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Aebram

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  1. In a recent thread about the Faceless Men, Evolett raised this interesting question: "Bold," indeed. Was that a deliberate reference to Ser Barristan's nickname? This is the man who entered a tourney at the age of ten, and later single-handedly rescued King Aerys from captivity at Duskendale. So if anyone can accomplish such a feat, it would be him. And there are a number of factors that make this feasible, depending on "Tatters's" actual goal. The text is not specific, but presumably he wants to rule the city, not burn it to the ground or sack it. Pentos is very lightly defended. As a result of its treaty with Braavos, it has no standing army except for its city watch. It has only 20 warships, and is forbidden from hiring sellswords. AWOIAF states that "... the Pentoshi are now notably less belligerent than the people of Tyrosh, Myr, and Lys. Despite its massive walls, Pentos is oft seen as the most vulnerable of the Free Cities." From a brief look at that book and the wiki, it seems likely that there are no living Pentoshi who have actually fought in a war, except for Tatters himself and any others who left the city to join sellsword companies. Currently, the title of Prince is largely symbolic, and most of the actual power is in the hands of the ruling elite, referred to in several books as the "forty families." That's not a very large number. If, as in most cities, the wealthy families tend to be clustered in more desirable neighborhoods, that makes it relatively easy to capture many of them with a small force. My guess is that Tatters wants to rule for real; he wants to make the title of Prince have actual power again. If he and Barristan can capture, kill, bribe, or recruit a sufficient number of the forty families, the rest will probably bend the knee without a fight, in return for an Aegon-esque promise that they can keep much of their wealth and power. ... Unless the Braavosi decide to get involved ... What say you? Your humble scribe, --Aebram of Underhedge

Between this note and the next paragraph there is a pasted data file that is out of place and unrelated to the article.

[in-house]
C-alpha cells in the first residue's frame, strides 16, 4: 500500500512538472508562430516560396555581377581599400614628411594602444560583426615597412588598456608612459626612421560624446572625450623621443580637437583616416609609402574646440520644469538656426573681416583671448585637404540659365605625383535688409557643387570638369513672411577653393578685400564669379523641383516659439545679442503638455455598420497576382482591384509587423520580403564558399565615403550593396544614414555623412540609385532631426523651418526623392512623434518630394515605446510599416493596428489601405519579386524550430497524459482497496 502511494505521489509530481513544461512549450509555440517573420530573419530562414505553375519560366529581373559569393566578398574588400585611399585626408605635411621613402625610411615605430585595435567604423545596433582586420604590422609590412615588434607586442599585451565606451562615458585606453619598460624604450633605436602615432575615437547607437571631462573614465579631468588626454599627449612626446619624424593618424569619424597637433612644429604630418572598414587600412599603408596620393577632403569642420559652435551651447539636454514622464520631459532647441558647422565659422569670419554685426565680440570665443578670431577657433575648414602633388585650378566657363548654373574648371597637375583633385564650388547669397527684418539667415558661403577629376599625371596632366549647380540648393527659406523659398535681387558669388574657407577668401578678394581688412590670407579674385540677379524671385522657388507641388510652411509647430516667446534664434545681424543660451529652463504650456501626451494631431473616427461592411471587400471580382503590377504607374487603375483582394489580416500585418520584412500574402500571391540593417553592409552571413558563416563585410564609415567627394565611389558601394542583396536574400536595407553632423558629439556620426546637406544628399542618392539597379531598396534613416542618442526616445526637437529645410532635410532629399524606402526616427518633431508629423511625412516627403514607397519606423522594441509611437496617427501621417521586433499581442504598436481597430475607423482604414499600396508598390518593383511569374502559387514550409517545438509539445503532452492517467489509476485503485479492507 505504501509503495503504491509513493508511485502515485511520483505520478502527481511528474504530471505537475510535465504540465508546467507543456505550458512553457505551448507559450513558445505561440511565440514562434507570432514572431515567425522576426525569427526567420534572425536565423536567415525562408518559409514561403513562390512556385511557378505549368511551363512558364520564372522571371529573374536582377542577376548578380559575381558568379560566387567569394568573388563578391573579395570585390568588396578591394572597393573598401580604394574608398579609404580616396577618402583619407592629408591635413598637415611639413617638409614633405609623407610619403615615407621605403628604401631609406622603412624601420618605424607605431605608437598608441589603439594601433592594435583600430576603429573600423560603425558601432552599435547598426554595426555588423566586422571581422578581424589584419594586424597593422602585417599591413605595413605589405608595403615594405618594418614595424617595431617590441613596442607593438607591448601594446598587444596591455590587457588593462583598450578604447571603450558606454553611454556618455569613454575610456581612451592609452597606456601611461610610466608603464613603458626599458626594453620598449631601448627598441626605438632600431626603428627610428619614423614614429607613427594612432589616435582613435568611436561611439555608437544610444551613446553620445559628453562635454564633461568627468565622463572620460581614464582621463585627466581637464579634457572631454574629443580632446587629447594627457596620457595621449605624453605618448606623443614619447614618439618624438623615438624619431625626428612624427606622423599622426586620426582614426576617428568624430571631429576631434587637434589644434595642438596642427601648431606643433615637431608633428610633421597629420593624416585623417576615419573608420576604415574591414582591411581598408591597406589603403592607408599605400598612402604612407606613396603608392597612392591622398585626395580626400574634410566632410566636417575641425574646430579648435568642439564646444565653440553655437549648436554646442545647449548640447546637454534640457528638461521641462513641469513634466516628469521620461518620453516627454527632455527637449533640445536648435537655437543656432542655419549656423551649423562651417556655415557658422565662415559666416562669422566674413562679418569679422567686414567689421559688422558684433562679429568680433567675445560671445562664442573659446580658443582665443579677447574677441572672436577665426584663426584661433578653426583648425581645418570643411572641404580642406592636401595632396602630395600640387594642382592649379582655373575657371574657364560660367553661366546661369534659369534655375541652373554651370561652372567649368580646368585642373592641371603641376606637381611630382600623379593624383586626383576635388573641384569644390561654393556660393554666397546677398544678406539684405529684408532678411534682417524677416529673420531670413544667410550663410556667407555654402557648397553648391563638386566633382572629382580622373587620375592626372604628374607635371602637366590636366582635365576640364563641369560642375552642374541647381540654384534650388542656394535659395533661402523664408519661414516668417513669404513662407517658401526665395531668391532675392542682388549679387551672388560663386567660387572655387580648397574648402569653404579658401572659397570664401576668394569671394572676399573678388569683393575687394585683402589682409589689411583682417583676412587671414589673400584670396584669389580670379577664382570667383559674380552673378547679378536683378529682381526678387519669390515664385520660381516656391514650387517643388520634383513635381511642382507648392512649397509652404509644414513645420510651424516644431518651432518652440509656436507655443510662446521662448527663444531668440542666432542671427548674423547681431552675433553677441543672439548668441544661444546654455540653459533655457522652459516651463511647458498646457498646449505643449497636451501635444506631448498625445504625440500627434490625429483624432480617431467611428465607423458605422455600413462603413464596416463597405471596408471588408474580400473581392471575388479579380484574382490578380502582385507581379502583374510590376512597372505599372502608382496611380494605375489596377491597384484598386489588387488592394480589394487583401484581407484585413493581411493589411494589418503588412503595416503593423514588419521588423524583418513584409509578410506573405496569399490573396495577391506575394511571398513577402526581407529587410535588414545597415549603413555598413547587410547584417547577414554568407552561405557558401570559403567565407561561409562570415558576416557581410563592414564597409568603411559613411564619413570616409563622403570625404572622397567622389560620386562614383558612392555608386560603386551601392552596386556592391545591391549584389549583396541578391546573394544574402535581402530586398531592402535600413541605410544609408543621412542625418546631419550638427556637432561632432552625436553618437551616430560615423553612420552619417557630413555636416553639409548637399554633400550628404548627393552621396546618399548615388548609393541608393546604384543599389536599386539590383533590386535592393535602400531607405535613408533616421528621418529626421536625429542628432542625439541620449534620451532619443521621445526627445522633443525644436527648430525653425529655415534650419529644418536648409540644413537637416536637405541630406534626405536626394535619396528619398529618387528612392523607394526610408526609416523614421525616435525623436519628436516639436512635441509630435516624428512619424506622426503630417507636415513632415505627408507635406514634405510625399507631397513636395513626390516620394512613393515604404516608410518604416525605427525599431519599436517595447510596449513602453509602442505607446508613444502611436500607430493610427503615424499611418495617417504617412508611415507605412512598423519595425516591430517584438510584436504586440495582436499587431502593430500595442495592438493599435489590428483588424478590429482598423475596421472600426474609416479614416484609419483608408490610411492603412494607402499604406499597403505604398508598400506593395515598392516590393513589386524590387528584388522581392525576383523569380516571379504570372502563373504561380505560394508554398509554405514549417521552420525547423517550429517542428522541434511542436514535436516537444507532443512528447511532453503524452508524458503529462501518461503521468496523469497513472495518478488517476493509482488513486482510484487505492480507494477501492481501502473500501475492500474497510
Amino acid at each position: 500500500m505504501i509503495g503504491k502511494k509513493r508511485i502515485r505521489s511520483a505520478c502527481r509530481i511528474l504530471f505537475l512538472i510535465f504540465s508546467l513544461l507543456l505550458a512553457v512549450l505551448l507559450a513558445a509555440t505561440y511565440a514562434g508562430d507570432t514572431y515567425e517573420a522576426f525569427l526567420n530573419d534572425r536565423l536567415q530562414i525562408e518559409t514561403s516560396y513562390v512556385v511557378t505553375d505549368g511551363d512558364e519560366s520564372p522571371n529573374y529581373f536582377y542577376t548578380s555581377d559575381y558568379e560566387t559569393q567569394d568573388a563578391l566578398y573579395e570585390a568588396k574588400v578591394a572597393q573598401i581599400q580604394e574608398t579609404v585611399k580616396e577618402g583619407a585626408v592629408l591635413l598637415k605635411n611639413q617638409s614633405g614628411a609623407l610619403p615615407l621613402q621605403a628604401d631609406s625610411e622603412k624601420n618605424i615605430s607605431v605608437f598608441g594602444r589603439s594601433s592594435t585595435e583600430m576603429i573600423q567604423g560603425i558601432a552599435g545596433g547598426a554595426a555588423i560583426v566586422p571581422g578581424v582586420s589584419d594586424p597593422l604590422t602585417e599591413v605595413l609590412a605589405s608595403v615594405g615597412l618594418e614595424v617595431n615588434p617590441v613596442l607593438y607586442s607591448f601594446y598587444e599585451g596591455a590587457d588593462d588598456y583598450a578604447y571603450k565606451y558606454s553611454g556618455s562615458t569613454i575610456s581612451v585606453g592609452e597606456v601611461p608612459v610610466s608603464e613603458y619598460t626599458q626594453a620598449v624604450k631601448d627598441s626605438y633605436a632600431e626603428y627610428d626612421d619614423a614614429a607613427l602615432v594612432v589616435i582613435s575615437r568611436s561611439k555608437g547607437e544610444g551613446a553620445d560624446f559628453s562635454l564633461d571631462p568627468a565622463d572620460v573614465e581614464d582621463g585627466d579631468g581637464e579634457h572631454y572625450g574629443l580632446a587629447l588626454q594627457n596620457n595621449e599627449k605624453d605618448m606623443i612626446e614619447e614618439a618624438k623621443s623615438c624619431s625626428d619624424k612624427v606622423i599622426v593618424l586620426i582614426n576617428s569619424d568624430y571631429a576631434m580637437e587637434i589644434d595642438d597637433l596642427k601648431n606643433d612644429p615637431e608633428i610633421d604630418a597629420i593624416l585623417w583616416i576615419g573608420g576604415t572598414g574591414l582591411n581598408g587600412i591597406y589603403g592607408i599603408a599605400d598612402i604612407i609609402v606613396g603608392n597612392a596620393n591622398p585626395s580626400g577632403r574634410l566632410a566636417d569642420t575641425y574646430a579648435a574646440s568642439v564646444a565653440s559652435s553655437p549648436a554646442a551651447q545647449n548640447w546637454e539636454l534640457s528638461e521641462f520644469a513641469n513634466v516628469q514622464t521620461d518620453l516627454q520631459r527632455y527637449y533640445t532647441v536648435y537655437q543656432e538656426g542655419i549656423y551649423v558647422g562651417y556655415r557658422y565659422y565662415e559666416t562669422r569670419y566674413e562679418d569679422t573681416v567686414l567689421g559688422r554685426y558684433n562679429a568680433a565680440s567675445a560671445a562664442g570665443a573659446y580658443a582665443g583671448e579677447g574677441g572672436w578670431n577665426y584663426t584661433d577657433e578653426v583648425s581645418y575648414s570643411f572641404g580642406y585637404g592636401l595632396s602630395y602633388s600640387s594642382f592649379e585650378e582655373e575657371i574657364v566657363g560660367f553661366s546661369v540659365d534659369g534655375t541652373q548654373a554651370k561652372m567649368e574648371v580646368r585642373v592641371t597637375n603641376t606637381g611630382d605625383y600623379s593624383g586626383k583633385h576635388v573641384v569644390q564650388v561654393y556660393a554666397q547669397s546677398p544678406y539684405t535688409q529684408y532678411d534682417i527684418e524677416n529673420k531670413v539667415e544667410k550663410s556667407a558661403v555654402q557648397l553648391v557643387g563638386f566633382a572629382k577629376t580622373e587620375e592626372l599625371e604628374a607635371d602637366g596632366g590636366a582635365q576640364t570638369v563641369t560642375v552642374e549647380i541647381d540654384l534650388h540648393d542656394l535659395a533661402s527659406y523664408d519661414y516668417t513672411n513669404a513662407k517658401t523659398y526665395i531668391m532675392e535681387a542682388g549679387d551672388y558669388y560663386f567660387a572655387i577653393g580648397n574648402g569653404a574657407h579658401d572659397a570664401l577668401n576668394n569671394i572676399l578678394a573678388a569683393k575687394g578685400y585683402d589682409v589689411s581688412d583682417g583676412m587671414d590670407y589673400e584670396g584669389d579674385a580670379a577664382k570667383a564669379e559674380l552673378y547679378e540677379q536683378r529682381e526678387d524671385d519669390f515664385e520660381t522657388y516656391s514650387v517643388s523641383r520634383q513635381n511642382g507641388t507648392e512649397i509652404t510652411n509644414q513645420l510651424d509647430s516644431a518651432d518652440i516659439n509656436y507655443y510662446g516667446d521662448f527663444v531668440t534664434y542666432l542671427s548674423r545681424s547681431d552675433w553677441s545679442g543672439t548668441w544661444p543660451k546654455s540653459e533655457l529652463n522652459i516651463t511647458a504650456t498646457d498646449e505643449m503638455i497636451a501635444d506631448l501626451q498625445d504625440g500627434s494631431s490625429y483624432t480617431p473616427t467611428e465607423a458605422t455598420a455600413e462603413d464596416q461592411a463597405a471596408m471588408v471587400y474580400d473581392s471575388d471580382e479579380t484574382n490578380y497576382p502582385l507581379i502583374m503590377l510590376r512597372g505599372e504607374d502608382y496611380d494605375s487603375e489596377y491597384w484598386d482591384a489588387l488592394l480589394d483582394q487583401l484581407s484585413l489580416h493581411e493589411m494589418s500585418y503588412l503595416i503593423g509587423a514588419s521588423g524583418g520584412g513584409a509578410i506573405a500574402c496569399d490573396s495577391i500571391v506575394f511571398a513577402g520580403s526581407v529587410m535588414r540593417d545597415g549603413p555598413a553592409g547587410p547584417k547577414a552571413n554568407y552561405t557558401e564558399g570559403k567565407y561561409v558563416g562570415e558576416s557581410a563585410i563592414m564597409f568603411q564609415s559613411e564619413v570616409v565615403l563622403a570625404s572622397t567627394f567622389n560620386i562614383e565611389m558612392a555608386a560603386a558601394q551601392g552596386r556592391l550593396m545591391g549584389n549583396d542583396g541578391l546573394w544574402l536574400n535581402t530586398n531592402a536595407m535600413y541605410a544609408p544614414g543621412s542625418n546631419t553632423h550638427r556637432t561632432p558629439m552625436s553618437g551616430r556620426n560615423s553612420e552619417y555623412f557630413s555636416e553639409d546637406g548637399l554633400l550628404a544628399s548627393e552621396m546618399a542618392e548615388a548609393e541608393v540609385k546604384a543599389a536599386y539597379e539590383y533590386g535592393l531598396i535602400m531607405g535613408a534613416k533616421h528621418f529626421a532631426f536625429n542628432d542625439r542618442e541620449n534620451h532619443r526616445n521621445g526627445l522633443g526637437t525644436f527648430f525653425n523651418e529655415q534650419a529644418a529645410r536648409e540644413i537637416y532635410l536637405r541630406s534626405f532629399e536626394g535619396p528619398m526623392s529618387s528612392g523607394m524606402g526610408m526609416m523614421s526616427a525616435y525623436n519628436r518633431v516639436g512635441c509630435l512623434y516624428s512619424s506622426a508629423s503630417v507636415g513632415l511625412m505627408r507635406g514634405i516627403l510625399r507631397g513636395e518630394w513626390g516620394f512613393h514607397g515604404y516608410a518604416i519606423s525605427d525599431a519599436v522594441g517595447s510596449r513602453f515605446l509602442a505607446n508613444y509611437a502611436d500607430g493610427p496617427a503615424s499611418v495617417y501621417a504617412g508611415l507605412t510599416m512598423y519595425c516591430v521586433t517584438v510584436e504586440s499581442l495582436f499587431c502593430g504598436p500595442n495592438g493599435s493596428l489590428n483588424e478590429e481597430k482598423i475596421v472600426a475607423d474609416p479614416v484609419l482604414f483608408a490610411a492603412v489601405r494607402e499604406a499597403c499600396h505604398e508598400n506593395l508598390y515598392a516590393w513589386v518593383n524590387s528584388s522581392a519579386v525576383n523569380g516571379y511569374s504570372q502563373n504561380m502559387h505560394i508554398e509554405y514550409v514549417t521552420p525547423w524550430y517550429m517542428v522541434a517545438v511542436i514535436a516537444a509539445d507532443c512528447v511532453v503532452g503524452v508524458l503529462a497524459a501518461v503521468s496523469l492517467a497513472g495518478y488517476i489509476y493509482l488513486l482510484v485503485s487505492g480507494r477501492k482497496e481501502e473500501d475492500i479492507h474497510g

2. Wow, what a great question! And I don't think I've seen it discussed here before. I'm going to take the liberty of starting a new thread just for that. Hmmm, was he really? The Ironborn never actually controlled more than a couple of castles and a chunk of the Stony Shore. And they lost Winterfell to Ramsay quite soon after they took it. So Balon wasn't as prominent, or as hard to get to, as Dany. Still, it's another great question. What sort of deal could Euron have struck with the FM? He may have had a lot of plunder collected during his travels. But given how easily he gives such things away, I wonder what sort of life-changing price he might have been required to pay. Maybe Pyke, or one of the other islands?